7 classified as an authority or body or institution under clause (b) or Section 2(h), it should be a statutory corporation. 14. Admittedly, the petitioner is not a statutory corporation as it is a cooperative society stated to have been constituted in the year It is not relevant whether it was constituted under the Cooperative Societies Act, 1912 or under any other law relating to any cooperative society in force, or in pursuance of the Multi State Cooperative Societies Act, 1942 (MSCS Act) or not, since it is not in dispute that it is a cooperative society. All that Section 2(a) of the Multi State Cooperative Societies Act, 2002 purports to do, is to state to which class of cooperative societies the said act would apply. Section 2(b) states that the said Act shall apply to Multi-State Cooperative Societies registered or deemed to be registered under this Act.. [See Section 2(b)] 15. It is also not the case of the contesting respondents that the petitioner society receives any funds or financial aid from the Government. Even if the petitioner society is provided some facilities in the nature of accommodation on a reasonable rent or rent free accommodation, and its office bearers are provided casual leaves or special passes for travel on the railways to attend the affairs of the cooperative society, the same cannot be said to be a provision of substantial finance by the appropriate government, i.e. the Central Government to the petitioner cooperative society. Firstly, these facilities are provided to the office bearers, and not the petitioner society. Secondly, the respondents have not been able to show that the said facilities and amenities provided by the Central Government/Railways forms a significant fraction of the funds generated by the petitioner or the budget of the petitioner. 16. The petitioner is stated to be an organization of 72,000 railway employees, who contribute to the funds of the petitioner on a regular basis for being invested in schemes of LIC etc. There is no reason to accept that the amenities/facilities provided by the railways to the petitioner cooperative society translates into a substantial finance when compared to the revenues and budgets of the petitioner cooperative society. The method of collection of contributions is wholly irrelevant. That is only a mechanism evolved to enable smooth and punctual transmission of the subscription of the railway employees. It has no bearing on the issue at hand.
8 17. It is not even shown that the model bye laws in any way vest the Central Government/Railways with any direct or indirect control in the functioning, and in the organization of the petitioner cooperative society. The mere adoption of the model bye laws as prescribed by the railways is, therefore, of no consequence. The adoption of the model bye laws appears to be insisted upon, only to ensure that the funds entrusted to the petitioner cooperative society by its members is properly utilized and are not defaulted or dissipated. 18. The mere fact that the petitioner comes within the purview of MSCS Act also makes no difference to the status of the petitioner in relation to the RTI Act. If the submission of learned counsel for the respondents/querists were to be accepted, it would mean that every cooperative society to which the MSCS Act applies would, ipso facto, qualify as a public authority. This position cannot be accepted. 19. The enabling provision contained in Section 61 of the MSCS Act, which enables the Central and State Governments to provide aid to such multi state cooperative societies in one or the other way, specified in the said section by itself cannot lead to the inference that the petitioner is a public authority. For it to fall within the said definition, the respondent should have established that the Central Government or the State Government have, as a matter of fact, either subscribed to the share capital of the petitioner cooperative society; or given loans and made advances to the petitioner; or guaranteed repayment of principal and payment of interest on debentures issued by the petitioner society, or like, which amounts to substantial finance. 20. Unless and until, the said aid qualifies to be termed as substantial finance, when looked at in the light of the overall financial dealings and budget of the petitioner, the grant of aid under Section 61 of the MSCS Act would not be sufficient to clothe the cooperative society with the character of a public authority. 21. The earlier decision of the CIC in the case of Food Corporation of India throws no light on the subject, as it does not disclose any reasons. In fact, the petitioner has pointed out that in various other cases, the CIC rejected the applications for disclosure of information, simply on the ground that the multi state cooperative society was not a public authority within the meaning of the RTI Act.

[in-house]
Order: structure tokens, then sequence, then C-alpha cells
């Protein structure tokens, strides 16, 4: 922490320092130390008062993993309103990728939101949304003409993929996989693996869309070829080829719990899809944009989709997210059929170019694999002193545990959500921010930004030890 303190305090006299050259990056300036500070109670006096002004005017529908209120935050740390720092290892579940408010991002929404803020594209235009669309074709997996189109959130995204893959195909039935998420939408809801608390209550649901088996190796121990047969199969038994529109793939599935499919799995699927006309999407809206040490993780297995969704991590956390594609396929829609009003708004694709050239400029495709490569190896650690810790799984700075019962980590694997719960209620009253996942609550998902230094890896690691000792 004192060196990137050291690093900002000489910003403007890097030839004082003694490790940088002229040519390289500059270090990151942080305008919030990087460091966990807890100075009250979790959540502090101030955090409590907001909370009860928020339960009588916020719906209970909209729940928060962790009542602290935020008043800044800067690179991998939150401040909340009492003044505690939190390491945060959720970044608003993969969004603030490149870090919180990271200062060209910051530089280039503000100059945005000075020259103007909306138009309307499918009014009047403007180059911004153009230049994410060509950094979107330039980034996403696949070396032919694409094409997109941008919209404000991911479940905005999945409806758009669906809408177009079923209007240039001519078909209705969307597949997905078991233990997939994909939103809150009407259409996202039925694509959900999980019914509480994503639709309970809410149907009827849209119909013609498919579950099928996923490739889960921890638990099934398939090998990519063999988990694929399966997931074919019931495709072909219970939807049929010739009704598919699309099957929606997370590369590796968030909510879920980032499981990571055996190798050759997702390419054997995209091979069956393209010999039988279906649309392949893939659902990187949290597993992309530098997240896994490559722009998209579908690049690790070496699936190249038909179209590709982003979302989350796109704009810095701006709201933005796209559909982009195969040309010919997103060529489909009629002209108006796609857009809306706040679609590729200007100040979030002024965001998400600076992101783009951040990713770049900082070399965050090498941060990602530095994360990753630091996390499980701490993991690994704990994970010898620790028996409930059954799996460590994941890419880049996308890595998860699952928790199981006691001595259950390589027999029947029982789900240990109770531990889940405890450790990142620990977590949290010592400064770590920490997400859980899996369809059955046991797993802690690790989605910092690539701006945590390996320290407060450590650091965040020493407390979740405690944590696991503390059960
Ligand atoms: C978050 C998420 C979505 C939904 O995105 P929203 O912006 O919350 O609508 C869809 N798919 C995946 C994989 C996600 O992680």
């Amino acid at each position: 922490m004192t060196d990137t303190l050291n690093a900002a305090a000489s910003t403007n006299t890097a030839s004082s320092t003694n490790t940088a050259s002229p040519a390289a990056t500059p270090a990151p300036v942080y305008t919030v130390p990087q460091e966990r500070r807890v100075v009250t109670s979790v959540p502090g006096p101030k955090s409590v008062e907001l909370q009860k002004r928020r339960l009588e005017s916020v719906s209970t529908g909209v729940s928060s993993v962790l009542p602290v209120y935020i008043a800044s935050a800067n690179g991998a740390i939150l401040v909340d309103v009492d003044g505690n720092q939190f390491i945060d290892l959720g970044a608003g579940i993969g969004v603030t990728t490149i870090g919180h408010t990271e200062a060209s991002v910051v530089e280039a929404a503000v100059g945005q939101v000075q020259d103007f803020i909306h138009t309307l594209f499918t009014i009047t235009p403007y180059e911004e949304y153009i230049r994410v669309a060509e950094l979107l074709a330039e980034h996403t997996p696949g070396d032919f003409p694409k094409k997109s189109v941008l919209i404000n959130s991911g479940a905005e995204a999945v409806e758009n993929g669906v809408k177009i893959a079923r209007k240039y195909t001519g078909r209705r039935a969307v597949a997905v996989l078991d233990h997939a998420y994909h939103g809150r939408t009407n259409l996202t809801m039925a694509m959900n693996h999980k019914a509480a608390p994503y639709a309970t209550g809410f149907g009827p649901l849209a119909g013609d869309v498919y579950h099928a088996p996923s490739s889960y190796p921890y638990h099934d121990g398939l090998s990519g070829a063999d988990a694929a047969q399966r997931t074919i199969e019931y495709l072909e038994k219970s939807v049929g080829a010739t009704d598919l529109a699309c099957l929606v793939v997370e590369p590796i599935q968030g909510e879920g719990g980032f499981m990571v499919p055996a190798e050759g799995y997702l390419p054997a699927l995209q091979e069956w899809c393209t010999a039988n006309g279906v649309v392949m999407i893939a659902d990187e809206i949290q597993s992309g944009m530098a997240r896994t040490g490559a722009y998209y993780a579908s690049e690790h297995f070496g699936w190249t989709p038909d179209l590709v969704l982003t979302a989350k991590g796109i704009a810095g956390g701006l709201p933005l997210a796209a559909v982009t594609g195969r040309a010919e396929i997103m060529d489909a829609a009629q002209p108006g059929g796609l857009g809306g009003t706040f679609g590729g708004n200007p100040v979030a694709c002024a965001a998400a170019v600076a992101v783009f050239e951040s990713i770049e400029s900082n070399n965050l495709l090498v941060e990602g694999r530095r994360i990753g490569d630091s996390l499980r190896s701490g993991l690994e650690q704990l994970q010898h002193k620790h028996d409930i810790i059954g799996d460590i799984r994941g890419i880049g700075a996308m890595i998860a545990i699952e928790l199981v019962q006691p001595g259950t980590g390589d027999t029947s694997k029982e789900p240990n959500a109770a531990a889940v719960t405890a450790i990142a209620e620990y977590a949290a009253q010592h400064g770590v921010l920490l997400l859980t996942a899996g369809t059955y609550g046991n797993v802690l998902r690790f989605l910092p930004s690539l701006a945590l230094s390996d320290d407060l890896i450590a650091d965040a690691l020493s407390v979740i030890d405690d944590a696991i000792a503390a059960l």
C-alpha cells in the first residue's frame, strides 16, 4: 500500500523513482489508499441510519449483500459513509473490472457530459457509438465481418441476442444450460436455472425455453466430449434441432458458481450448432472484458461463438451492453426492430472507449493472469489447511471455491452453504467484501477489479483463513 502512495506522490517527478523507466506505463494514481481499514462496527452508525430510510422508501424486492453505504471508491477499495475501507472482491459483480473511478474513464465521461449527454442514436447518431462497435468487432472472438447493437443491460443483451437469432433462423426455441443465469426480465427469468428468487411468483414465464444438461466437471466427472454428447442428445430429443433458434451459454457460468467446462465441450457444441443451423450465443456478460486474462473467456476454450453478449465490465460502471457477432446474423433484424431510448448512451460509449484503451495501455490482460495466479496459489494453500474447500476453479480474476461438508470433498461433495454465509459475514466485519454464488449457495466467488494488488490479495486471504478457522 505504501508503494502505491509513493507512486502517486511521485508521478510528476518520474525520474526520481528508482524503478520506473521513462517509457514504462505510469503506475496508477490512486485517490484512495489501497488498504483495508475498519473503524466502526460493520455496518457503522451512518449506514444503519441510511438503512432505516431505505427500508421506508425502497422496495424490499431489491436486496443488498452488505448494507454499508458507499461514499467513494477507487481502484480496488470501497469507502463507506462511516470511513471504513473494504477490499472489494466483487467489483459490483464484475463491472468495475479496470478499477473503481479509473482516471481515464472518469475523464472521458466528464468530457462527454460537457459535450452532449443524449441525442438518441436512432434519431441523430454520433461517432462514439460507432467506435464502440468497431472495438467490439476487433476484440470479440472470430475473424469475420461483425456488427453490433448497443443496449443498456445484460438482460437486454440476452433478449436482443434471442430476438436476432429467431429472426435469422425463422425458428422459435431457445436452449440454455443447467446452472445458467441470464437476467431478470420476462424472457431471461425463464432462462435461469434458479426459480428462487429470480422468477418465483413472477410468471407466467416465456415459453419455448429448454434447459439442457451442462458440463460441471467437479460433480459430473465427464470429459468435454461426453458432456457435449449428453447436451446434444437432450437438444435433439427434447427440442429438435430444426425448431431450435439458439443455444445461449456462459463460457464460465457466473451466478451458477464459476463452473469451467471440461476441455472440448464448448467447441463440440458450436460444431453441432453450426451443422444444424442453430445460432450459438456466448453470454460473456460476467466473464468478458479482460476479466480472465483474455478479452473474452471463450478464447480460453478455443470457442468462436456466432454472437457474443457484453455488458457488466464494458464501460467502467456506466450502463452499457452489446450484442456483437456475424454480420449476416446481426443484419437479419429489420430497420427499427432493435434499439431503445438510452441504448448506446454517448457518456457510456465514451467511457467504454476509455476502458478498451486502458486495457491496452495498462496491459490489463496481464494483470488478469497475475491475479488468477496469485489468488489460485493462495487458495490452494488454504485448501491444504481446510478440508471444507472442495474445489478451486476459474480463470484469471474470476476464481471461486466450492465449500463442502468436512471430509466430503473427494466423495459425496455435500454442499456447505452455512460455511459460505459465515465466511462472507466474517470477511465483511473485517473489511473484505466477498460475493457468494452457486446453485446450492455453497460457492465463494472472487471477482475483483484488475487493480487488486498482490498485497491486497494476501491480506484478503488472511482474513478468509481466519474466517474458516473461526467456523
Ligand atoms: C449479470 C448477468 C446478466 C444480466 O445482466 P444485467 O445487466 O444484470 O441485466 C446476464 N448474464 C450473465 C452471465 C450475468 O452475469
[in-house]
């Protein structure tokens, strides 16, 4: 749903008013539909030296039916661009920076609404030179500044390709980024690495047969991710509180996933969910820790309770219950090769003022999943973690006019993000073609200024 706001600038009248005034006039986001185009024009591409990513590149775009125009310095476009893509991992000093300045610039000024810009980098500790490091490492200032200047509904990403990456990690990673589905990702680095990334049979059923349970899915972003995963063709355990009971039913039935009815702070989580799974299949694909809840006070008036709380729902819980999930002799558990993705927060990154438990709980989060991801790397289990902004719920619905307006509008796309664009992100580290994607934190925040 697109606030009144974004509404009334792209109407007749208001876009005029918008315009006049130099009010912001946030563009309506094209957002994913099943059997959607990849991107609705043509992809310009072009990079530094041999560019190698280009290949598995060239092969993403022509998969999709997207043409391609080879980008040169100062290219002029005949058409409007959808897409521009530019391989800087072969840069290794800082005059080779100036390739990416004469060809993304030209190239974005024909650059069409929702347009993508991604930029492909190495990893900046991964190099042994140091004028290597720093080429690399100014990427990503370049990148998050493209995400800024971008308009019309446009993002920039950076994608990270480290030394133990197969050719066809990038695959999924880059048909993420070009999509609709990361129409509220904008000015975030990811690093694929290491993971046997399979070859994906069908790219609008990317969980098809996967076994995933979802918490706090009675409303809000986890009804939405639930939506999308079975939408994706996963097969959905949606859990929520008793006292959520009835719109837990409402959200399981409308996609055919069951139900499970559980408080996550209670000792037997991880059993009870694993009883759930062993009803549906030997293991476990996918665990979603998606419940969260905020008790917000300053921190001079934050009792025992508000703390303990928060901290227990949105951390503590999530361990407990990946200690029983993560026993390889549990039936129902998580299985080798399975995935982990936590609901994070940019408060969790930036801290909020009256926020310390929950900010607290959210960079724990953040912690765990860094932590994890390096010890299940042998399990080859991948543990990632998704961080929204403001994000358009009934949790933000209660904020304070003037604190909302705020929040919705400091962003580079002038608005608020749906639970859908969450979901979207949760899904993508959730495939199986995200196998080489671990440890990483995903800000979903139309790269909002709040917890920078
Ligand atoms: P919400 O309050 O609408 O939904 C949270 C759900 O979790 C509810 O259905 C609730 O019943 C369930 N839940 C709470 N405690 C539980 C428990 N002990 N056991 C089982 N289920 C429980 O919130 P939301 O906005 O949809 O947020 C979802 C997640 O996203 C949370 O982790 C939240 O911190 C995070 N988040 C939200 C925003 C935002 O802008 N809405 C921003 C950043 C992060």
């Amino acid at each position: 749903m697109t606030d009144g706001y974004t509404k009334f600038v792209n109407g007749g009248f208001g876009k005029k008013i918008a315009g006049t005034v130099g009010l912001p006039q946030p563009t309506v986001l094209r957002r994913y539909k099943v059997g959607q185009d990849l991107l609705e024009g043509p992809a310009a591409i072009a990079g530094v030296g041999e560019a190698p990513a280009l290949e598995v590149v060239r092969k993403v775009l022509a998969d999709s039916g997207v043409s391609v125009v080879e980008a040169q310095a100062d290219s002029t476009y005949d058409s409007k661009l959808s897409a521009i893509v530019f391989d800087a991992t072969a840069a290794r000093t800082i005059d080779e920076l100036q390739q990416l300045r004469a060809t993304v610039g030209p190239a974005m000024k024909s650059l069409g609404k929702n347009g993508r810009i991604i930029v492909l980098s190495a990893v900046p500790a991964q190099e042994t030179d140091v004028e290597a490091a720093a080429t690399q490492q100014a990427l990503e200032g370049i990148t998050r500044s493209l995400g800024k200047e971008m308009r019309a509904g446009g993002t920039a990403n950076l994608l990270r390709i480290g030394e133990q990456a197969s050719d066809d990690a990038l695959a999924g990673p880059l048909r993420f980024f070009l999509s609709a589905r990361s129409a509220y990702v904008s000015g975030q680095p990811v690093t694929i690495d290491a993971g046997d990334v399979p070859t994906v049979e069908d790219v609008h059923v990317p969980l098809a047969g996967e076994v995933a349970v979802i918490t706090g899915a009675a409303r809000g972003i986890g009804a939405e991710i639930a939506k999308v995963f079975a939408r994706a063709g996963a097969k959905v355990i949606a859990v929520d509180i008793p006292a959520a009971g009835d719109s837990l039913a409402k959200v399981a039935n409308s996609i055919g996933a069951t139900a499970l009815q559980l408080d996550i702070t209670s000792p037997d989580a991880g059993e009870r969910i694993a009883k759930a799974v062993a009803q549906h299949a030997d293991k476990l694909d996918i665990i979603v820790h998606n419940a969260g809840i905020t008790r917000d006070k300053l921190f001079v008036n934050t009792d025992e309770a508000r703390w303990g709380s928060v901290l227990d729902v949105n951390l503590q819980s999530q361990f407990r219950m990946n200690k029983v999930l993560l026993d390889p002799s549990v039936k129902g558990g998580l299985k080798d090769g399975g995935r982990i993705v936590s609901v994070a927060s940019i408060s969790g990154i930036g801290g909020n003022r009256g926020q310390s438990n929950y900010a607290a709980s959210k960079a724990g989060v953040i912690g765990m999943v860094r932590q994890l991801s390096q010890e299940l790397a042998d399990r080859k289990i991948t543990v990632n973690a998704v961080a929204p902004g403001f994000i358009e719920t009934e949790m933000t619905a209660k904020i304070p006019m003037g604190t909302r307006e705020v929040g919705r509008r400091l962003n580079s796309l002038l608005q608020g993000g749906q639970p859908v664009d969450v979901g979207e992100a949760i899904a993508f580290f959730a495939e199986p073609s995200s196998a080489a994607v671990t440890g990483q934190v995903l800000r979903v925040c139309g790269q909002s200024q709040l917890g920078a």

9 22. For all the aforesaid reasons, the finding returned by the learned CIC that the petitioner is a public authority is quashed, and it is held that the petitioner is not a public authority, in the light of the aforesaid discussion. However, in case the petitioner does receive substantial finance from the appropriate Government, or is otherwise controlled by the appropriate Government at any time in future, the said character may undergo a change. 23. As aforesaid, the queries were directed to, in all these cases, the Northern Railway. In respect of various queries, pertaining to which the Northern Railways itself had the information and should have provided the information, it forwarded the queries to the petitioner instead. Such conduct of the Northern Railway was not in accordance with the provisions of the RTI Act. For instance, it is for the Northern Railway to disclose as to how many passes it had issued to the officer bearers of the cooperative society in terms of its aforesaid manual. This information would be available with the Railways, as it pertains to the actions and conduct of the Railways. Similarly, it is for the Northern Railways to explain as to what action it has taken on the complaints made against the office bearers of the petitioner association, as the complaints were made to the Northern Railways and not to the petitioner, and the action was also required to be taken by the Northern Railways. 24. So far as the impugned orders direct disclosure of information by the Northern Railways, the same are sustained. The imposition of fine on the petitioner cannot be sustained, since it proceeds on the assumption that the petitioner is a public authority. 25. Accordingly, these petitions are disposed of with a direction that the matters be again placed before the learned CIC to decide the appeals afresh in the light of the aforesaid decision. 26. Let the parties appear before the learned CIC on Sd/- VIPIN SANGHI, J